In township slang, “Mshishi” is a nickname with no direct translation. It’s bestowed on someone who is smooth or slick. Themba Zwane – unassuming and only recently emerging from his shyness of youth, yet the most destructive attacking force in the Premier Soccer League (PSL) right now – earned this nickname as a teenage footballer in reference to his exquisite skills.
Those who know him say it was part Zwane’s quietness that saw the prodigious talent overlooked as professional teams snapped up teammates Thabo Matlaba, Mthokozisi Yende and Punch Masenamela from Tembisa’s Mahlangu Tigers around the time South Africa was hosting the 2010 Fifa World Cup.
The late bloomer has eclipsed those early teammates. He is the source of the backheel surrounded by three defenders, the body swerve to beat a player that resulted in an opposing defender being forced to literally eat grass. His vision, control and final pass make Mamelodi Sundowns tick.
The Mahlangu Tigers coach in the 2010s was Jerry Sikhosana, the Orlando Pirates legend Zwane grew up four houses down from in Khalambazo Section, Tembisa. It was watching “Legs of Thunder” destroy Kaizer Chiefs in Soweto derbies on television, then arrive home in the flesh, that stoked young Zwane’s dreams of not only playing professional football but also doing it with magic.
Zwane’s mother, Lindiwe Zwane, died when he was “10, 11”, the Sundowns player says. Zwane’s dad, Mandla Mnguni, provided for him and his three half-sisters, although he left his father’s home and Khalambazo as a teenager to move in with his grandmother, Anna Mnguni, in Tembisa’s Ivory Park section.
His family was poor but “we were just okay, because our father was always there for us”, he says.
Sikhosana knew Zwane “as a babatjie (baby), when he was born. I mean, I was close to the family,” says the ex-Buccaneer. Zwane and Sikhosana’s son, S’thembiso, were inseparable friends. S’thembiso Sikhosana was a mean young footballer himself, but he gave up the game for a career in graphic design.
Jerry Sikhosana says that was in part owing to politics, such as when the youngster was the top scorer in Tembisa’s famous Philly’s Games but the organisers withheld the R5 000 prize money when they found out whose son he was.
As six- to seven-year-olds, Zwane, S’thembiso and their group would play on their street. Sometimes when Jerry Sikhosana came home from Pirates, the striker known for having glue that stuck the ball to his feet would have a kickabout with the boys then buy them a cool drink afterwards.
‘That’s my boy’
Jerry Sikhosana’s friend and early teammate at local side Tembisa Santos was Elias Sunday Mdluli, now a South African National Defence Force staff sergeant. When Zwane was eight, Mdluli, in his late 20s, was the coach for Santos who took the boys off the street to train and play on Khalambazo’s Ground No. 2. Sikhosana provided Santos’ equipment.
Reached on his cellphone, Sikhosana was just entering Ground No. 2 where he still sponsors Mdluli’s team, although it is now called Seven Stars. He handed his phone to Mdluli, Zwane’s first coach, now 52. Mdluli exclaimed of his prodigy: “Yes, that’s my boy!”
Confirming Zwane’s childhood ambition of emulating Jerry Sikhosana by dazzling in pro football for millions, Mdluli said: “I’m standing on the field now where he started to train. I’m watching some of the young boys, the same age. It’s amazing, he’s a really brilliant star that one. I’m a one-man soccer development coach. Mshishi and S’thembiso Sikhosana were two brilliant boys. They stood out from the other kids on the street, both playing in the middle of the park for me.
“Mshishi always wanted to do something brilliant. He wanted to become brilliant. I taught him, ‘Whenever you are in possession, create the space. And once the space is open, challenge the space.’ I’m so proud of that young man when I watch him doing that today for Sundowns.”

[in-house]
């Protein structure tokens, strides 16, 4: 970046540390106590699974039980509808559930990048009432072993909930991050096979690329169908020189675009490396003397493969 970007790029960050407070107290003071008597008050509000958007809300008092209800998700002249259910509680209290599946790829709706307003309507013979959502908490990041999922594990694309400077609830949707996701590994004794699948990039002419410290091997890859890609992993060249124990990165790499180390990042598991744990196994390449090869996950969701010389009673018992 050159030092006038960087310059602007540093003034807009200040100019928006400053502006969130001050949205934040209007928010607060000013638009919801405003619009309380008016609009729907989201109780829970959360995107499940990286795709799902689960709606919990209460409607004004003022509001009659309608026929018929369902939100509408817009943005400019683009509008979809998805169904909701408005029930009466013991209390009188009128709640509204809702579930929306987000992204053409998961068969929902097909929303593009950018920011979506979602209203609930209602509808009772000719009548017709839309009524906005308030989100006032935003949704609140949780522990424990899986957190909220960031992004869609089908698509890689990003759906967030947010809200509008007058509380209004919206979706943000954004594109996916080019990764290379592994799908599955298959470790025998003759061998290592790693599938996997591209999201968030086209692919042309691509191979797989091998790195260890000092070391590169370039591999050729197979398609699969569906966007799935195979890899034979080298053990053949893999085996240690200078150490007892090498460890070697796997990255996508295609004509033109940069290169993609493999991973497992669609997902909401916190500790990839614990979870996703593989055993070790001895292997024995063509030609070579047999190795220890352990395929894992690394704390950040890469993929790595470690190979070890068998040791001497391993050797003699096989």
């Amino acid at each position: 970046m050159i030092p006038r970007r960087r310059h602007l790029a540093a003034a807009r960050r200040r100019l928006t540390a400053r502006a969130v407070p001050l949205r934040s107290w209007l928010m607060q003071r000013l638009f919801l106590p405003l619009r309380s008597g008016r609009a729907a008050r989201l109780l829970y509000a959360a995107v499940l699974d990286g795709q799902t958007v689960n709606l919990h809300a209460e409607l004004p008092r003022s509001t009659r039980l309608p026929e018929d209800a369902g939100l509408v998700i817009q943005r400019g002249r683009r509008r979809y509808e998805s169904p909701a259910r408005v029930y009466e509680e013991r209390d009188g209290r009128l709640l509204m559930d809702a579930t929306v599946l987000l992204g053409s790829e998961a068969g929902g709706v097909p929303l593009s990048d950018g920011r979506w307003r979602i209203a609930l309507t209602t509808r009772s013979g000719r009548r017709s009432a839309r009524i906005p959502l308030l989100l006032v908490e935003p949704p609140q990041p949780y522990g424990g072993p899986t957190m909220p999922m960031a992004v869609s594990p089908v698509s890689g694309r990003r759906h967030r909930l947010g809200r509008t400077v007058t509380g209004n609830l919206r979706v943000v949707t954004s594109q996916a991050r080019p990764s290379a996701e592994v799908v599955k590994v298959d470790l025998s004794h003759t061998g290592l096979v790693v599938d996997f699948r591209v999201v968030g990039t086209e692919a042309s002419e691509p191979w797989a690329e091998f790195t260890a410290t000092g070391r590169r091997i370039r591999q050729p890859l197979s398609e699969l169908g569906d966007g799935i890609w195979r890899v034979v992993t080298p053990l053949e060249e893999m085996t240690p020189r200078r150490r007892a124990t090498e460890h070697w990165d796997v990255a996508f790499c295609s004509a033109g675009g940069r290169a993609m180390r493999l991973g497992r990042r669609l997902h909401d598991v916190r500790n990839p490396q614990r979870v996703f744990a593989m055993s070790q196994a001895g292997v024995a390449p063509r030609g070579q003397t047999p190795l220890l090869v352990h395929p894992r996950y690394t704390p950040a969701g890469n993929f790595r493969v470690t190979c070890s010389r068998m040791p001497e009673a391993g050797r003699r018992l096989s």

Mshishi’s late development – arriving undoubtedly talented but seemingly too slender, too quiet a 21-year-old to break into a star-studded Sundowns in January 2011, and maturing each year to what he is now – can be traced to his grounding.
From Santos, he spent time with Tembisa’s other M-Tigers, Mighty Tigers. There he first came across Matlaba and now TS Galaxy midfielder Mbulelo Wambi, playing in the Tembisa United Football Association. He moved to the Vodacom League (third-tier) Tembisa Classic after it was bought by prominent East Rand club official Sinky Mnisi. Sikhosana took Zwane to Mahlangu Tigers.
“At Mahlangu Tigers, there were players like Punch Masenamela, Mthokozisi Yende and Thabo Matlaba,” Zwane said. “Matlaba went to Free State Stars and Yende [via Tuks] and Masenamela to Kaizer Chiefs. Wambi went to Tuks. It was a difficult time for me because I thought I would get a team by then. I was 21. I felt like nothing was going to happen.
“There was about two weeks I sat at home. I wanted to refresh my mind, to know what I wanted. My father said, ‘If you want to give up, that won’t help you. If the others got teams, those teams won’t take you because you’re friends with them. Try again.’ Then Sinky Mnisi called me to join his new team Vardos in the Vodacom [League], saying he would get people to come and watch me.
“He called SA Under-23 coach Shakes Mashaba to watch me. I was called to an Under-23 camp for a friendly in Cape Town. I came on in the second half against Botswana, and I met players like George Maluleka, Ramahlwe Mphahlele and Thandani Ntshumayelo. It was exciting for me because they were playing in the PSL.”
Playing for Sundowns
Zwane did not know he was being tracked by then Sundowns assistant coach and club icon Alex “Barnes” Bapela. “I had heard that a Sundowns legend was coming to our games at Vardos, but I was not aware he was scouting. For me it was just about enjoying my games, having that belief that anything can happen, maybe someone would come to watch.
“When I met Barnes, he said he had been following me, even in the Philly’s Games. Because sometimes, he said, you could watch a player and find that some games they performed and others they relaxed. He said, ‘Philly’s Games, Vardos, the Under-23s… you were always on top.’”